Are there places in Wales which have been a source of inspiration for you?

The Rhondda, a former mining valley, in 1910

I was born and grew up in the Rhondda.  Most of the stories in my first collection are set in the Rhondda, or the Gwent valleys, where I now live. Visiting the Rhondda now can still produce a visceral reaction in me.  It’s certainly not uncomplicated nostalgia – many of those stories which are set in the Rhondda have a dark, even grim aspect – but I found that those settings could provide a suitable mirror for the bleak internal landscapes inhabited by some of the characters I was dreaming up.

Strangely, only a few of the stories in Blindfold are set in the valleys.  More of them are set in Cardiff, where I lived in the late seventies and eighties.  I suppose there must be some kind of time lag for me between living in a place and exploring it in fiction.  Although many of the stories in Blindfold have settings which are non-specific, often surreal in some way.

Do you think the collection reflects some of your own personality?

I’m certainly not trying to dramatise my own life in my stories – I don’t think I’ve lived such a fascinating life that people would want to read a blow-by-blow account of it, to be honest.

Having said that, it’s also true that every one of the stories is concerned with something that interests me, haunts me, even. Often  it’s something out there in the world that interests or bothers me.

In the title story, for example, I’m trying to explore some of the effects of the wars in Iraq and Afghanistan, by looking at the relationship between two brothers.  I also realised after I’d written it that the central image of the ‘blindfold’ game in the story can be seen as a metaphor for the way we as a country were led into some of these conflicts by certain politicians.  On the whole, though, I prefer to let the readers draw their own conclusions.

A few of the stories obviously have their roots in my health problems – I’ve been living with cancer for nearly four years now – but even these are essentially fictions, not slices of autobiography.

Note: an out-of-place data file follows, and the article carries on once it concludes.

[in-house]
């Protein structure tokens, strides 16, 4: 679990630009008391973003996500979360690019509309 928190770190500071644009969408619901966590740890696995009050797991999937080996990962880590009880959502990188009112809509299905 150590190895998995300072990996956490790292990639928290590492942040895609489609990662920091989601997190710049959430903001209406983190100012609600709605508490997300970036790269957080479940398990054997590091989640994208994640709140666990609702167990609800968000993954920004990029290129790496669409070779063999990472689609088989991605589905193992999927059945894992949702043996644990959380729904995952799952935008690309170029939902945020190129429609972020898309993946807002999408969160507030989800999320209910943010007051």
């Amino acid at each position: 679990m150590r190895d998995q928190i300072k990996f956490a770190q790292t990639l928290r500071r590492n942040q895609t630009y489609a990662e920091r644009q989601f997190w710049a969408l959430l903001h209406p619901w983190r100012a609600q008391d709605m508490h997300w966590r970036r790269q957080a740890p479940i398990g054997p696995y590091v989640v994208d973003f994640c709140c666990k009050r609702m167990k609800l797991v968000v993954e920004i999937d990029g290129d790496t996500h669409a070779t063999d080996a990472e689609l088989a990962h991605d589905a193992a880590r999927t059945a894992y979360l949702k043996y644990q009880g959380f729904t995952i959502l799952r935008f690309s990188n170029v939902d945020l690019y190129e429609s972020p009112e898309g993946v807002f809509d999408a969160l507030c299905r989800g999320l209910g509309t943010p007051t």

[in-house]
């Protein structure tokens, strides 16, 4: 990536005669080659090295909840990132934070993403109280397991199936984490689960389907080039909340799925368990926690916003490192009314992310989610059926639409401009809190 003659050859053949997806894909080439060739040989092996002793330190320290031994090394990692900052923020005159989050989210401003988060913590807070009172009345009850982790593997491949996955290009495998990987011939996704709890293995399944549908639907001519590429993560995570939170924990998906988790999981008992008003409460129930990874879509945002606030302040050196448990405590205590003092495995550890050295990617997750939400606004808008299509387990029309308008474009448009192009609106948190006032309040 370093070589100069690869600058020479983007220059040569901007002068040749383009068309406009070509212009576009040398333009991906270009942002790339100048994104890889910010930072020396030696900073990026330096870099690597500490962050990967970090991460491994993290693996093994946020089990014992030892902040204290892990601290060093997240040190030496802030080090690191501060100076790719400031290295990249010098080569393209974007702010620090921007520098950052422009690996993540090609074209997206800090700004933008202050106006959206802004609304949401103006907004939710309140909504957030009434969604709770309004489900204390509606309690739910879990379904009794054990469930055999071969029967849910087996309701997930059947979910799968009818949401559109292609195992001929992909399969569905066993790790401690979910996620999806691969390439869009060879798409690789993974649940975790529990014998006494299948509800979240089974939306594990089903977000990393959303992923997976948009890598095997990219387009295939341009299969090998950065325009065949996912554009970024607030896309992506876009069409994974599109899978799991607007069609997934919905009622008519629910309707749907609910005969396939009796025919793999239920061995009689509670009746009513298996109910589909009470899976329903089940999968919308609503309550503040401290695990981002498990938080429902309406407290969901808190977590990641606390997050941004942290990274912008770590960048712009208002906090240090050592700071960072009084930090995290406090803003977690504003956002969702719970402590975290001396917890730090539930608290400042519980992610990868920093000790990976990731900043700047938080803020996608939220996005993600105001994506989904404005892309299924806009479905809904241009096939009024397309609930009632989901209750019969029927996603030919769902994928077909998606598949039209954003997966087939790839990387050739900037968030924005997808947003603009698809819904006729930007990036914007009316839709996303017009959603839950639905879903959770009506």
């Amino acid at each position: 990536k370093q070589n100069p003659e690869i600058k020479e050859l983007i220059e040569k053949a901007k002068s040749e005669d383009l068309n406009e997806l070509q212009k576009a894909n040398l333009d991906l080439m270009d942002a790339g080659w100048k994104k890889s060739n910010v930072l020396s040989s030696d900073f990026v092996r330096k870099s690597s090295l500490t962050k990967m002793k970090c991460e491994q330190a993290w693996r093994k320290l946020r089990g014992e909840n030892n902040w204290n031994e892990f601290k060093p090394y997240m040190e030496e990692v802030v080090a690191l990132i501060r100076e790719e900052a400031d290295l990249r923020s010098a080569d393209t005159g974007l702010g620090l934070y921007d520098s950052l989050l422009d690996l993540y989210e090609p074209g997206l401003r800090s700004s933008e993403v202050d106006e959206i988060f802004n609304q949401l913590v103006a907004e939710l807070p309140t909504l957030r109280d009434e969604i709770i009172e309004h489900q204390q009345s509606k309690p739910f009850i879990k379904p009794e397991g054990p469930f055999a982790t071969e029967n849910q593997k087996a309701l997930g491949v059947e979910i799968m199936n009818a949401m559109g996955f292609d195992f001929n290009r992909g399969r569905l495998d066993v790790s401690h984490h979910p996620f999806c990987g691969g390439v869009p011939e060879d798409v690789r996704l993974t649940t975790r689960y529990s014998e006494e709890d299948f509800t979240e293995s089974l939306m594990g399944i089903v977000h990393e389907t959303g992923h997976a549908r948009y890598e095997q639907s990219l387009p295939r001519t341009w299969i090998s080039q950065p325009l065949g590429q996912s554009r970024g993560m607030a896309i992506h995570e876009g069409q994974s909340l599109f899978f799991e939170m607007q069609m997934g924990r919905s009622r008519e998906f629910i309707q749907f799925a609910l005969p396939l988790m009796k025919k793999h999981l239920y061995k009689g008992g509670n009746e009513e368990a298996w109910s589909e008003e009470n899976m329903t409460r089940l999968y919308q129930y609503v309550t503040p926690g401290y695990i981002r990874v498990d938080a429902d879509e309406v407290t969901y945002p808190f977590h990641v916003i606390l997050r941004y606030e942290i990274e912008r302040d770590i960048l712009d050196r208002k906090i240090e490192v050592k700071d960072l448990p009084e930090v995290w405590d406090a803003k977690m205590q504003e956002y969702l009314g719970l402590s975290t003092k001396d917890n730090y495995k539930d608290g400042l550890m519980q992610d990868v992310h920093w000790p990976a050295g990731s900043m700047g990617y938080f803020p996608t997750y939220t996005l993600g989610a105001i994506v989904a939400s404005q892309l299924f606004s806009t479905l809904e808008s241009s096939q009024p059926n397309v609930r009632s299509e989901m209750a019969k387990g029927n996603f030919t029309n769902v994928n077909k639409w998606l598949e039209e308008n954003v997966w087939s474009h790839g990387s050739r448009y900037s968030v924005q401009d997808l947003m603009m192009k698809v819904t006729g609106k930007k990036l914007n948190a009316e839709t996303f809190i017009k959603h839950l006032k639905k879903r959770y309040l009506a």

Do you have some favourite stories in the collection?

I’m quite fond of Madame Ofsted and the fluttering hands because (I hope) it has a fair bit of humour in it, while still having a serious theme at its heart.  Of the shorter pieces Show me stars means a lot to me and I got absorbed in the character I created in Control Alt Delete.  I often find my female characters more interesting than the men.

If I had to name one piece in the whole collection it would have to be Sweet healer, guide my footsteps. The piece had its roots in the chaotic thoughts swirling round my head,  as I lay in the Royal Gwent Hospital, after major surgery three years ago. I wanted to create something out of that experience that would reflect the darkness of those days, but also provide something a tiny bit uplifting.  A lot of the people who’ve read the story think it works, that means more to me than anything.

Brian has his own blog, which you can find by clicking here. To order a copy of Blindfold contact Brian for more information: briangeorge711@btinternet.com

If you’ve enjoyed this post I’d love to hear from you. Please click ‘like’ or leave a comment.

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One response to “An interview with Brian George

  • Vanessa Gebbie

    Much enjoyed this interview – thanks both. I admired Brian’s writing when I first read his work a few years back now – ‘Blindfold’ is such a good collection – a fitting partner for ‘Walking the Labyrinth’. I hope there will be many more.